Sustainable Food Security through Land Regeneration in a Changing Climate




Session 3.4 – Fruit trees for improved nutrition and livelihoods

Facilitator and Speakers

Stepha McMullin, World Agroforestry Centre

John Saka, University of Malawi

Simon Mng’omba, World Agroforestry Centre

Wilson Gondwe, Malawi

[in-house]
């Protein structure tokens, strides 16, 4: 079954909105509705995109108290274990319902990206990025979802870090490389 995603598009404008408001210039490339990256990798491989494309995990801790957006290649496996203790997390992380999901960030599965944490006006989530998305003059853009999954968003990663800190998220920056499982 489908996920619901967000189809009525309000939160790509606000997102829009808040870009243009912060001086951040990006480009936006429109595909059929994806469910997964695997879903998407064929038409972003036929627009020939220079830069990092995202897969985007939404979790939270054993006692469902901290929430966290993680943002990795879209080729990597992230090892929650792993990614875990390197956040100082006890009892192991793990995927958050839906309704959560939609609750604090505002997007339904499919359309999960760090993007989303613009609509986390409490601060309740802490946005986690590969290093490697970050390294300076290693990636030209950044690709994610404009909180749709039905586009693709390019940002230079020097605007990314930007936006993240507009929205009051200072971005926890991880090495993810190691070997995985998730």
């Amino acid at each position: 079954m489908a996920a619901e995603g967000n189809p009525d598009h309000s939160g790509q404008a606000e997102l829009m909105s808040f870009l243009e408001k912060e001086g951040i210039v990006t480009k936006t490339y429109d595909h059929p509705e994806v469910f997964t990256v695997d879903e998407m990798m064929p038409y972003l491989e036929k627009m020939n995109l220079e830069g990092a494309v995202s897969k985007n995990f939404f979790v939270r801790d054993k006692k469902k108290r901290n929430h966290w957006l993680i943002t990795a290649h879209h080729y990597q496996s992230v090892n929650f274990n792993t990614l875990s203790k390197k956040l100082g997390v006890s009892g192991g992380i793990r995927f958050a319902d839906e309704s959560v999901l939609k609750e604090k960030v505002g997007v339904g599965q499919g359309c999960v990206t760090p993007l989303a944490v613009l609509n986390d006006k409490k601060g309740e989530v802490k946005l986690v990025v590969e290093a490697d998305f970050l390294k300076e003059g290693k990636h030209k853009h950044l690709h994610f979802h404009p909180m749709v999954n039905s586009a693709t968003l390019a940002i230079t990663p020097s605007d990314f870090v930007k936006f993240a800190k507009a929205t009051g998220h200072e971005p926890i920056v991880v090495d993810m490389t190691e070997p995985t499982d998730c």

Fruit consumption in Southern Africa is far below the recommended daily amount required and this has implications for micronutrient malnutrition, which affects 2 billion people globally. Dietary diversity is necessary for meeting the nutrient needs of those most vulnerable, women and children. Agroforestry has a particular role to play in the challenge of achieving good nutrition through the provisioning of nutrient-rich tree foods such as fruits, nuts, vegetables etc., while addressing seasonal food shortages and the need for resilient farm and food systems. Major bottlenecks are the inputs; better tree management; suitable seed and seedling systems that require quality planting materials, making them available to farmers, and suitable value chains and markets. This session will explore the need to diversify farm systems with ecologically suitable combination of trees to provide for household food and nutrition needs year round with the food tree portfolio approach. It will  highlight the importance of indigenous fruits trees in the region to contribute towards improved food and nutrition. It will highlight approaches to strengthen seed and seedling systems, tree orchard and home-garden management, and touch on the role of strengthened fruit markets and value chains to make agriculture work for improved nutrition and health.

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